Towards the end of the Ming Dynasty (), Shaolin had begun a clear distinction of Southern & Northern in martial practice and many other aspects. Many assert that there were five Shaolin Temples of the era. “Proper Shaolin” was only inclusive of the martial arts of the original temple in Henan. Thus sometimes called Song Shaolin, so-named due to its site on Song Shan (and some like to word-play to the Song Dynasty’s rise of the Five Northern Mother Fists or styles). 

Ching Dynasty to Modernity

A Path to Lineage through History

The Ching Dynasty () was a very tumultuous time, renown for the phrase seen in many Kung Fu movies 反 清 复 明 Fǎn Qīng Fù Míng or “Overthrow the Ching – Restore the Ming.” After the Ching soldiers destroyed the Henan Shaolin Temple in , monk 朝 元 Zhāo Yuán fled to 河 北 省 Hé Běi Province, where he taught Northern Shaolin to many villagers over time. One prominent student was Feng Shao Chen, who later moved to 江 苏 省 Jiāng Sū Province and taught many people. One high-level student was Xu Wei San, Yim Po‘s teacher.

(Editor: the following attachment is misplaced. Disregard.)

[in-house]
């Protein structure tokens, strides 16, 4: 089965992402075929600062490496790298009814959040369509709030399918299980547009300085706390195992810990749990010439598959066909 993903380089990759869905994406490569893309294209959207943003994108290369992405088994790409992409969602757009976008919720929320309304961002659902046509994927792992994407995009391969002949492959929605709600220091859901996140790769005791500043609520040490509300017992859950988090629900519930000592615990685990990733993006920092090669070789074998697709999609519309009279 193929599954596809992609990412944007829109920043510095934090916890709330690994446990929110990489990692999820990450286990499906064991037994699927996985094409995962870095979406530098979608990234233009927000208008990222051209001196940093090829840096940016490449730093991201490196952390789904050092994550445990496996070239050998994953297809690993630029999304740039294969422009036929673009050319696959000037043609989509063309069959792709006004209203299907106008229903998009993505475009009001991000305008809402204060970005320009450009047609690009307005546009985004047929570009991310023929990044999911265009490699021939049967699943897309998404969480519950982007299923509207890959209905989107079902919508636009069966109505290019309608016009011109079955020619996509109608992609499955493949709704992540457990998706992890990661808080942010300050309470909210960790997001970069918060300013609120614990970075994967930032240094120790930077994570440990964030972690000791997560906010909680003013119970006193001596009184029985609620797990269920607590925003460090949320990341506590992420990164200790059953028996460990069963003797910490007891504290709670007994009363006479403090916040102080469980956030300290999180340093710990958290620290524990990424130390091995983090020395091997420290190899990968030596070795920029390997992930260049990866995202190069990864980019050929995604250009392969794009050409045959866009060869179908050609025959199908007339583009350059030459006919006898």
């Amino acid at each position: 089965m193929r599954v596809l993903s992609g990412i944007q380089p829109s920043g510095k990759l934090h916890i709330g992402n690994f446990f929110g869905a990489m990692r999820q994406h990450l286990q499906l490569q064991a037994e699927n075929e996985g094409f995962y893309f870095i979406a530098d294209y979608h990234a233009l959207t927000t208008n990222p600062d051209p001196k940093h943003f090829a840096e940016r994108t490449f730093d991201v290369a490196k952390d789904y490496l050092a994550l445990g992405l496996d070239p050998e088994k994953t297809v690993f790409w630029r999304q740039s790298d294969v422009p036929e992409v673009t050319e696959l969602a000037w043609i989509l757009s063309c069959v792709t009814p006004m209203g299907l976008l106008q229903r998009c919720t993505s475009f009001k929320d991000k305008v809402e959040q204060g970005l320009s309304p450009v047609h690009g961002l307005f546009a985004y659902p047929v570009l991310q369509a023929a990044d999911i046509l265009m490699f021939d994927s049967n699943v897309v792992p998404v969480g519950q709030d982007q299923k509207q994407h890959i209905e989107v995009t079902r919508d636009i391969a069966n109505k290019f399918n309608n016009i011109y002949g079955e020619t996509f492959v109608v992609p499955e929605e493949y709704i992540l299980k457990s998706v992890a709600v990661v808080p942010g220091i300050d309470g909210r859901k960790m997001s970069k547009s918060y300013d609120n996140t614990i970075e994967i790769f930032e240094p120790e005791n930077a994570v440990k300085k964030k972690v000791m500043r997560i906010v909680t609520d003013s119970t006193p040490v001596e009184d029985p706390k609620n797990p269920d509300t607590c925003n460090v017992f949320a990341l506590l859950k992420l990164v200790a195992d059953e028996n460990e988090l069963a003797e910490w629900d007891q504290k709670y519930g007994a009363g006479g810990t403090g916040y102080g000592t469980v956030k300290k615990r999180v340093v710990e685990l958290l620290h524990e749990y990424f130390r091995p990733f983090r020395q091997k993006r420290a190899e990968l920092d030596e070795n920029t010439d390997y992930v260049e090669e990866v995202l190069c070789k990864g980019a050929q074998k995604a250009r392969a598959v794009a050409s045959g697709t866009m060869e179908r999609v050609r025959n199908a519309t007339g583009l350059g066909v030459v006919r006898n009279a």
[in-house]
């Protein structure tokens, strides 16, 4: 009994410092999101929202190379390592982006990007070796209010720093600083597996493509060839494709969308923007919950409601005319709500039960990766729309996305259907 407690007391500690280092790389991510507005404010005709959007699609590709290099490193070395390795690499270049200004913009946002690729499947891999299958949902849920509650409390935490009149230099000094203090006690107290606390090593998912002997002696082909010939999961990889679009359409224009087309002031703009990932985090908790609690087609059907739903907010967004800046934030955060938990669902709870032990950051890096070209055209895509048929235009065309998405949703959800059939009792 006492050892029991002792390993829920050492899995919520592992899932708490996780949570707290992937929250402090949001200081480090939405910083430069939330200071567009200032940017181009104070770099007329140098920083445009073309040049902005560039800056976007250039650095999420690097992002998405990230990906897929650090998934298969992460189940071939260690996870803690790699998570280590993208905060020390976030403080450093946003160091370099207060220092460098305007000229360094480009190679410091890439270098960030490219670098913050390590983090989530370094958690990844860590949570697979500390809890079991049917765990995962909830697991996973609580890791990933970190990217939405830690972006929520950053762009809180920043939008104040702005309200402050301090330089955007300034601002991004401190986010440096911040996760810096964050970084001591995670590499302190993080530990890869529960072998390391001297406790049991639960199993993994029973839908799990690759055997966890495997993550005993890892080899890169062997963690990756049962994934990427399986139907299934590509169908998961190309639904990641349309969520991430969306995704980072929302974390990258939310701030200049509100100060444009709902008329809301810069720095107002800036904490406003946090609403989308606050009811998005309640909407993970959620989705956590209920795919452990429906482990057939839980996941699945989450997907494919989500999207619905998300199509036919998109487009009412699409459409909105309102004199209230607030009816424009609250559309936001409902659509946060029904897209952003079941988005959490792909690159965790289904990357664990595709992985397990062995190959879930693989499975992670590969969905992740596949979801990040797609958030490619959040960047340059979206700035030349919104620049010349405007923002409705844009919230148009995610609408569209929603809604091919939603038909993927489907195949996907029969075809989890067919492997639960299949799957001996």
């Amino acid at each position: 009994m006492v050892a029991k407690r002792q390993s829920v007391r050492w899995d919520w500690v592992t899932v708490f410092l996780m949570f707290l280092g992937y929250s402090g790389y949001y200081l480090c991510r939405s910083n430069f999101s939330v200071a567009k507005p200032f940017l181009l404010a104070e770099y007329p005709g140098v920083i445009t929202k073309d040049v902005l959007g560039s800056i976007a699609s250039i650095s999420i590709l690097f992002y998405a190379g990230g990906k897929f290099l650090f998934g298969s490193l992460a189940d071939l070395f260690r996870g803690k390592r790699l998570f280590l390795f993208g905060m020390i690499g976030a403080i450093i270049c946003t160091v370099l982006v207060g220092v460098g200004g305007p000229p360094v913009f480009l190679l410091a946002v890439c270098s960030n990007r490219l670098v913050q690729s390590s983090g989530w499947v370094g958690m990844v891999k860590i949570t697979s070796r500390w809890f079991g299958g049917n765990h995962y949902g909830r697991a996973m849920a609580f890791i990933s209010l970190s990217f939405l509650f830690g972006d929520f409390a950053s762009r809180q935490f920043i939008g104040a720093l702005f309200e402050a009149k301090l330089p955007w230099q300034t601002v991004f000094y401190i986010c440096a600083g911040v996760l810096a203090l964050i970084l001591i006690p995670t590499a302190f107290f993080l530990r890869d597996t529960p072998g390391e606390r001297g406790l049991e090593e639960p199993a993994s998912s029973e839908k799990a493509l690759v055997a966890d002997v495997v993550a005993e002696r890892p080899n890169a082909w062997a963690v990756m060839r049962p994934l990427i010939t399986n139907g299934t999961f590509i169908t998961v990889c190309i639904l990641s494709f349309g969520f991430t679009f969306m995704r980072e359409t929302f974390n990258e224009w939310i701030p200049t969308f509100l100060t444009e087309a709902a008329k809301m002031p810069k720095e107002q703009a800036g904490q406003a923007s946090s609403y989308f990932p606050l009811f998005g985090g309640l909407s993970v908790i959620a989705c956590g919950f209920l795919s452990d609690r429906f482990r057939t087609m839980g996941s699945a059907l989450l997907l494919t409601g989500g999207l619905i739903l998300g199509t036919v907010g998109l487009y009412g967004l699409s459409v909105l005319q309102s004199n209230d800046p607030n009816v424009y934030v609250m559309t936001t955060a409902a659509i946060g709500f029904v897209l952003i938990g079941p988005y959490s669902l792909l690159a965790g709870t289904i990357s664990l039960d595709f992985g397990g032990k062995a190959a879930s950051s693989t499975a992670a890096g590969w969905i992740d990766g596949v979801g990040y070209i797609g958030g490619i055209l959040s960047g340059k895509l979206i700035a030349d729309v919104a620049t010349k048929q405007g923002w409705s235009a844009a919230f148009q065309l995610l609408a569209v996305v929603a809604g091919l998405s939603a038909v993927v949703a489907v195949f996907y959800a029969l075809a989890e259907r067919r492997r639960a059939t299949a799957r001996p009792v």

Yim Po worked as head of a security agency in 山 東 省 Shān Dōng Province. He taught the Northern Shaolin style of Kung Fu to his staff which people and their valuables – both in stationary situations and those en route.

Yim Po also taught his grandson, 嚴 機 溫 Yán Jī Wēn. His colleague was 顾 利 之 Gù Lì Zhī. Gu taught his son, 顾 汝 章 Gù Rǔ Zhāng or Ku Yu Cheung, the forms of 彈腿 Tán Tuǐ, and later suggested that he learn the Northern Shaolin system from his colleague, Uncle Yim. Over time, Ku Yu Cheung became one of the most famous proponents of Northern Shaolin Kung Fu.

Gu Ruzhang | Northern Shaolin History & Lineage | PATHS Atlanta Kung Fu
顾 汝 章 Gù Rǔ Zhāng / Gu Yú Jēung of Northern Shaolin History

Our Northern Shaolin Lineage

All of the above tales of history have many different versions. The Northern Shaolin style has affected many different systems of Kung Fu. This style has been influenced by others as well.

Even after the Gu Ru Zhang point, there are many different lineages, sub-lineages, sub-styles, and more. Now, let’s look at the modern Northern Shaolin Kung Fu lineage of PATHS Atlanta Kung Fu (learn more About Us).

Frank Gibson was Sifu Craig’s first Northern Shaolin teacher; his 師傅 or 師父, his ShīFù or Sifu.

He had studied many different martial art styles, such as Karate, TKD (Tae Kwon Do), Choy Li Fut, Tai Chi, among others. Sifu Frank also competed in the PKA or Professional Karate/Kickboxing Association during the 1970s with legends such as Joe Lewis, Bill “Superfoot” Wallace, among others.